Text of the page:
• Fran Kirby

Reaching Anglican youngsters with the gospel

You can learn all sorts of things by running a church’s kids’ ministry during a pandemic.

I learnt the importance of taking the breeze into account when you want to teach a memory verse with the help of paper boats. I got a fresh sense of their enthusiasm for relating to one another and to us as we all hung out each week for our Zoom socials. I discovered the humour that can come from resourcefulness – as when we taught Galatians 5 with the previously unknown ‘carrotfruit of peace’. I learnt the encouragement of teaching kids in a church which cares as much for its youngest members as it does for its oldest. And I came to understand more deeply the preciousness of knowing the One whom no pandemic can change (Hebrews 13:8) and on whose shoulders rests all our presents and futures (Ephesians 2:6–10).

When the first lockdown came into effect in March 2020, it was just eighteen months since our church’s revitalisation. In 2017, St Martin’s Stockport was set to close; in August 2018, following a huge amount of prayer and considerable support from the Diocese of Manchester, a team from Holy Trinity Platt was commissioned to join St Martin’s small but faith-filled congregation. Perhaps that made our March 2020 reinvention of kids’ ministry far simpler – we only had a short history of what ‘normal’ looked like. In retrospect (though it was something of a baptism of fire at the time!), I’m also grateful that my husband and I only took over as kids’ ministry leaders in March 2020. We were spared having to shelve carefully made plans for the term ahead (since we hadn’t yet made any!) and we also came armed with plenty of enthusiasm for our new roles.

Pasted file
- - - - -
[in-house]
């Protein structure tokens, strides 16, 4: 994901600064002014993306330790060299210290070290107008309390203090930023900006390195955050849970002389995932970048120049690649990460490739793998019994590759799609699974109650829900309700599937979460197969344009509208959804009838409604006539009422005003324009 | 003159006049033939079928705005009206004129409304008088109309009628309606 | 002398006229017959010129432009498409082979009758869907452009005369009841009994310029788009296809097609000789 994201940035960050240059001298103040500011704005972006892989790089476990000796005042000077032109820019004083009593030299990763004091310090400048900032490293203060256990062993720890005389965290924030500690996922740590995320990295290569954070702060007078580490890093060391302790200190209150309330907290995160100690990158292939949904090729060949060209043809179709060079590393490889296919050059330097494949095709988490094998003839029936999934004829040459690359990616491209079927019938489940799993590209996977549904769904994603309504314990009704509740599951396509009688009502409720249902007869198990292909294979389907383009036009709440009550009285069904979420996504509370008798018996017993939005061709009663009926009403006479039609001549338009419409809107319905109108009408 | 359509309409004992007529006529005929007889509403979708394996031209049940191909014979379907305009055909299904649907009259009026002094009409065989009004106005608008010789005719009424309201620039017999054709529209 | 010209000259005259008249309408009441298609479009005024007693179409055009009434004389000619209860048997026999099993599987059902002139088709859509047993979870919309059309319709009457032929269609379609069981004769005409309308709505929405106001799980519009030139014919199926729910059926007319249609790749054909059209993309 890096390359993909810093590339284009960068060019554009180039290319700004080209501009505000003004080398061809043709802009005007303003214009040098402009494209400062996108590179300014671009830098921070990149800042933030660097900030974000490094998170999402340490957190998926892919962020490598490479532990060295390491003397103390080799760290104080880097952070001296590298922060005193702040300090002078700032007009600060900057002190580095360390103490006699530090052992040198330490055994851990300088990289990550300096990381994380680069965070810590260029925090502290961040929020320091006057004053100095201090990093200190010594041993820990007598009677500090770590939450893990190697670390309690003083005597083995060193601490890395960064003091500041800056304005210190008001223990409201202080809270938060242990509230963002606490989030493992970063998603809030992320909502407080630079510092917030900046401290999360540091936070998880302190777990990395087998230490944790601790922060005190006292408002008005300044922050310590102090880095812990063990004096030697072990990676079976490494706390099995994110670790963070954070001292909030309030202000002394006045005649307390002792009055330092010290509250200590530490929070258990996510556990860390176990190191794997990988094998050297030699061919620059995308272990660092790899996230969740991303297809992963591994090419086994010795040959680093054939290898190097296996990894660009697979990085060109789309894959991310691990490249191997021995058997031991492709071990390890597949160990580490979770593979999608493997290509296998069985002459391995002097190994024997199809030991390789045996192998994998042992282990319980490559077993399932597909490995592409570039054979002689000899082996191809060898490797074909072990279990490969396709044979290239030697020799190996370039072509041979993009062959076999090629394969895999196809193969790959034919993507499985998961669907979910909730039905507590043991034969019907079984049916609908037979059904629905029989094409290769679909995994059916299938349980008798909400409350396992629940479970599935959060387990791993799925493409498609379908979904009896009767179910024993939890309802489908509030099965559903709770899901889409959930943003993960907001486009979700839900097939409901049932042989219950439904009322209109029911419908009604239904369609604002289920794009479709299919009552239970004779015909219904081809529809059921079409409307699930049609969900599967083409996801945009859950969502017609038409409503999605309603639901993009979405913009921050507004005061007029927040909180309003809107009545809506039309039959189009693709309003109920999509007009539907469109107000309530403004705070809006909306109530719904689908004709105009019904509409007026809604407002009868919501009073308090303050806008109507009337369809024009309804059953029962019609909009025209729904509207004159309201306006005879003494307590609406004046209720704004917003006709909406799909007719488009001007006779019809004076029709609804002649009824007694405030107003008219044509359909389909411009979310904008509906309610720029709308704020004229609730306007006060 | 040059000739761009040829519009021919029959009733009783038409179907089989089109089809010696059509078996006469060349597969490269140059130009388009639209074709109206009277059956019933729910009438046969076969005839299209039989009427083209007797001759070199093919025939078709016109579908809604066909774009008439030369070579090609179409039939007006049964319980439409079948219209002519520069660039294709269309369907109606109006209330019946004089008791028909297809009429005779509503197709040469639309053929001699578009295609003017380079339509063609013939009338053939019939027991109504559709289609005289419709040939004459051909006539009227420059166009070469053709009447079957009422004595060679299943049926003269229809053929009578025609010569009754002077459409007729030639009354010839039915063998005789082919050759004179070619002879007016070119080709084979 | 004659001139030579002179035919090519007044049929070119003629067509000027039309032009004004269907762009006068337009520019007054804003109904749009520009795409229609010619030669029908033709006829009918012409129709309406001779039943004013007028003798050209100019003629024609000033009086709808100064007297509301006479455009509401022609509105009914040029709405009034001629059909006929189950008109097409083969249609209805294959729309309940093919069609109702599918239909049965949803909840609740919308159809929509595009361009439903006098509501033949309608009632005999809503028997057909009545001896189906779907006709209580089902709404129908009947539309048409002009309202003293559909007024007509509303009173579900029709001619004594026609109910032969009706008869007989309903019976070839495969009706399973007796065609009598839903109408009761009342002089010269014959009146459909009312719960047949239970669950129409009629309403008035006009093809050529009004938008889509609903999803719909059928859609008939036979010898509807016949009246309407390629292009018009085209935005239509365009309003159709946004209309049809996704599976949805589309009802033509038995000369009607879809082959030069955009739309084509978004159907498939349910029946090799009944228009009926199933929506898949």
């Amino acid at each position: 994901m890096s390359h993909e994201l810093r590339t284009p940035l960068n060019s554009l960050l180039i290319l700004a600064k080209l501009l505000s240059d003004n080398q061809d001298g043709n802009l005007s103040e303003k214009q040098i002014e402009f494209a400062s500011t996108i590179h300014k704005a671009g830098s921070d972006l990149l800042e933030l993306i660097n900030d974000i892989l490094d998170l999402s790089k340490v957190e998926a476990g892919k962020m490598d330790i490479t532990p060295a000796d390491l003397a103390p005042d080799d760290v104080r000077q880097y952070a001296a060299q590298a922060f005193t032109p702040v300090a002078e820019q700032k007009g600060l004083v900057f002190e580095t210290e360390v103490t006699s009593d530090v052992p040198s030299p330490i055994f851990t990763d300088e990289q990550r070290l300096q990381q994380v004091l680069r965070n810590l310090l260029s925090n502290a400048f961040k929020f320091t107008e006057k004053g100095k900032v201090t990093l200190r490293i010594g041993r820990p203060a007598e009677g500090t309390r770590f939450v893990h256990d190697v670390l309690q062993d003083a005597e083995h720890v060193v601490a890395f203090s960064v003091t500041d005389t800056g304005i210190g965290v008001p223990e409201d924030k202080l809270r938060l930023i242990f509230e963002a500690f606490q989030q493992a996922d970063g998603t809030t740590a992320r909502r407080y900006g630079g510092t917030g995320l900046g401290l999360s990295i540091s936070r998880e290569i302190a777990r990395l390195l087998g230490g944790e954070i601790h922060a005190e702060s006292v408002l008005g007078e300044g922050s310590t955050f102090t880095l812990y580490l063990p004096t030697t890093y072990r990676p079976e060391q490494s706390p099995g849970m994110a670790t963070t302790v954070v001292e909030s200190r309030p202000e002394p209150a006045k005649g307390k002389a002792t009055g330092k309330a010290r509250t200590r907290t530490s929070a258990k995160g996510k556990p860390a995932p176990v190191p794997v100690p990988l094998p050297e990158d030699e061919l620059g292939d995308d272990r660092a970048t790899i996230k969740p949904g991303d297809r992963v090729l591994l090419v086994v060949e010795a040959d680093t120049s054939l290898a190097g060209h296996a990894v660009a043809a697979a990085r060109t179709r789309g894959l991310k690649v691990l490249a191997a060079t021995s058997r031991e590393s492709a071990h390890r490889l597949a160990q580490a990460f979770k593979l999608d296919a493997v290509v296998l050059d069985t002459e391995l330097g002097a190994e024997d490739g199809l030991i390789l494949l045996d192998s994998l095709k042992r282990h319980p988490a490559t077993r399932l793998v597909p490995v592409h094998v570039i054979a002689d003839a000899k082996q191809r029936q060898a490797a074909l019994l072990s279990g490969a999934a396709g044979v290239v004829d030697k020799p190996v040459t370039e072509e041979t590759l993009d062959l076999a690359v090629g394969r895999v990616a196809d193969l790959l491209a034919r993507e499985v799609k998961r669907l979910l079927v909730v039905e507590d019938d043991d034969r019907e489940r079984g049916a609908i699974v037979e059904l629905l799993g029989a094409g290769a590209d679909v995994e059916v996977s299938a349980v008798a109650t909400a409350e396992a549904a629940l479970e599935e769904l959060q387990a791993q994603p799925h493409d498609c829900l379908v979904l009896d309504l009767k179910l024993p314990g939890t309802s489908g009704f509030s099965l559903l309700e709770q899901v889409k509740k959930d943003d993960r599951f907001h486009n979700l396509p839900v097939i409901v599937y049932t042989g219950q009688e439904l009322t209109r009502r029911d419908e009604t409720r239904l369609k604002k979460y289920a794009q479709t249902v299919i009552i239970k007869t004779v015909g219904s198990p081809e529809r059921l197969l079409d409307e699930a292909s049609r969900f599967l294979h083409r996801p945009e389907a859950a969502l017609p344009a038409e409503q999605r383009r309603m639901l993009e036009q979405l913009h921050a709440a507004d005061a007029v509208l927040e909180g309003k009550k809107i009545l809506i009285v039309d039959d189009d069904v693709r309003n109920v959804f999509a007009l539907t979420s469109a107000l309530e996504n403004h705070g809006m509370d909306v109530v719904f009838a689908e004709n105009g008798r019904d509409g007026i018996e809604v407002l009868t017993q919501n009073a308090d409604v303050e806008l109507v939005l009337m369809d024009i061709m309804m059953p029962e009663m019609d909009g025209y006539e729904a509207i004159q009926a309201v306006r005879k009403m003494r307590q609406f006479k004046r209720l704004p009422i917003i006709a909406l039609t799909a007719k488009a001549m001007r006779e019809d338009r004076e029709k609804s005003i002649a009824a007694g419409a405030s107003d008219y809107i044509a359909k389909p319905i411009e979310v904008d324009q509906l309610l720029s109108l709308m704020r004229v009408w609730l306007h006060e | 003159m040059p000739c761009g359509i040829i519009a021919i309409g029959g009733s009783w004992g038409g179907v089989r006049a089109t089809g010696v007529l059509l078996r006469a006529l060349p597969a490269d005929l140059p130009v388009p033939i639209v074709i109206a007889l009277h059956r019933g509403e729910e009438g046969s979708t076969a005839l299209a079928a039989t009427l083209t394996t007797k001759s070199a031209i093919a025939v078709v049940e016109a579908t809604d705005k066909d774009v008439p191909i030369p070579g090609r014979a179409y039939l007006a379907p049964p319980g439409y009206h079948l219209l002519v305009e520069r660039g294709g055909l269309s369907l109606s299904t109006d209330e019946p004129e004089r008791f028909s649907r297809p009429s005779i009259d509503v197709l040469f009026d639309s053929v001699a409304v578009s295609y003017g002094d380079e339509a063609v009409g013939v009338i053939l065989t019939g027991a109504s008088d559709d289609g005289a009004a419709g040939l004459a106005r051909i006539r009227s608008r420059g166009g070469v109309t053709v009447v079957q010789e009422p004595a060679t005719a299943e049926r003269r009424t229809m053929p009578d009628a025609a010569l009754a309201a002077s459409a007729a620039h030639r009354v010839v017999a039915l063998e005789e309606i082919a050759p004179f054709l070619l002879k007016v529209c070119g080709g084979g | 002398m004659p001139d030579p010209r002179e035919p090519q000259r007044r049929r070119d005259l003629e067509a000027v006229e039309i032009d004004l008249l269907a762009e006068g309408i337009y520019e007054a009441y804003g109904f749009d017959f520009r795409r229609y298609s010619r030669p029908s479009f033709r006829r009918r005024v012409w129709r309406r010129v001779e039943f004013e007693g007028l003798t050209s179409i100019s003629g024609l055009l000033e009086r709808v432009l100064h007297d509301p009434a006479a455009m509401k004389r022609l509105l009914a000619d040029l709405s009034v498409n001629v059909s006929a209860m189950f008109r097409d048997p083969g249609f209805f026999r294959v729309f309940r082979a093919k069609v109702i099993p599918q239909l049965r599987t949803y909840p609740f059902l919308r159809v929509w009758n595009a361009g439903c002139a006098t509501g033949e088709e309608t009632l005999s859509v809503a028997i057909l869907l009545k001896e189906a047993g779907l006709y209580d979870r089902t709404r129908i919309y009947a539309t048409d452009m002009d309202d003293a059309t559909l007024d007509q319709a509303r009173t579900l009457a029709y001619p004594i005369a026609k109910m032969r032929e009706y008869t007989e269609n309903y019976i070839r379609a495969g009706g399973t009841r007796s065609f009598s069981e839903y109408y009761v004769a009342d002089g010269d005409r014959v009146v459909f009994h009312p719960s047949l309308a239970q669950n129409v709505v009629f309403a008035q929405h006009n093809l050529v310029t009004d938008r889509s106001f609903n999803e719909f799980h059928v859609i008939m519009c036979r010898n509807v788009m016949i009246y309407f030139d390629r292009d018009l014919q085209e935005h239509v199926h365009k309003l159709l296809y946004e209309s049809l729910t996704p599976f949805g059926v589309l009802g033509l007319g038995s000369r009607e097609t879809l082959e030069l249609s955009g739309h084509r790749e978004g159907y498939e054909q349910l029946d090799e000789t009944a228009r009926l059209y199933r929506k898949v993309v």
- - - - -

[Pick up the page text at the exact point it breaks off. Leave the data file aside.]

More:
Our new roles turned out to be a combination of kids’ TV producers, scriptwriters, presenters and editors. It wasn’t something my husband and I had anticipated when we got married, but it turns out that his film-industry background and my theological training were a wonderful combination for 2020 gospel ministry! Starting that very first lockdown Sunday, we produced a weekly half hour video as the main substitute for our in-person ministry. The videos started as a means to teach the small group of children at St Martin’s – but they ended up being used by three other local churches. And that in itself was a huge encouragement. Having been so blessed by other churches in the course of the revitalisation, it was a